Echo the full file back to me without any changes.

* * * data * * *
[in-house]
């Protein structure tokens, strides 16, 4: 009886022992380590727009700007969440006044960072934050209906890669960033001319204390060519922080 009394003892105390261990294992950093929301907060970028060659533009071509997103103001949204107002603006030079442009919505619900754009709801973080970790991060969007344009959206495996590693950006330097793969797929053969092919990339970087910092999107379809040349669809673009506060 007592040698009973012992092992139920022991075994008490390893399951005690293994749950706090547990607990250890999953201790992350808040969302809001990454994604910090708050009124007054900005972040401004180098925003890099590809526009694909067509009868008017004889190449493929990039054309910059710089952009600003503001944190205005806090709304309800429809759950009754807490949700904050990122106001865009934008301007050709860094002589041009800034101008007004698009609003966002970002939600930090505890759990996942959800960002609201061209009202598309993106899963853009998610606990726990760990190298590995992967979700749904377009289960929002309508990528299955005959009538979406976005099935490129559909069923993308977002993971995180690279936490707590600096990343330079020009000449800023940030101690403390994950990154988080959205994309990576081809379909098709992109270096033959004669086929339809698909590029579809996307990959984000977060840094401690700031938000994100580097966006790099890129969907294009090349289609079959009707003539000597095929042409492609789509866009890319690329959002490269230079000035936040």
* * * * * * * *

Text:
[in-house]
């Protein structure tokens, strides 16, 4: 009886022992380590727009700007969440006044960072934050209906890669960033001319204390060519922080 009394003892105390261990294992950093929301907060970028060659533009071509997103103001949204107002603006030079442009919505619900754009709801973080970790991060969007344009959206495996590693950006330097793969797929053969092919990339970087910092999107379809040349669809673009506060 007592040698009973012992092992139920022991075994008490390893399951005690293994749950706090547990607990250890999953201790992350808040969302809001990454994604910090708050009124007054900005972040401004180098925003890099590809526009694909067509009868008017004889190449493929990039054309910059710089952009600003503001944190205005806090709304309800429809759950009754807490949700904050990122106001865009934008301007050709860094002589041009800034101008007004698009609003966002970002939600930090505890759990996942959800960002609201061209009202598309993106899963853009998610606990726990760990190298590995992967979700749904377009289960929002309508990528299955005959009538979406976005099935490129559909069923993308977002993971995180690279936490707590600096990343330079020009000449800023940030101690403390994950990154988080959205994309990576081809379909098709992109270096033959004669086929339809698909590029579809996307990959984000977060840094401690700031938000994100580097966006790099890129969907294009090349289609079959009707003539000597095929042409492609789509866009890319690329959002490269230079000035936040």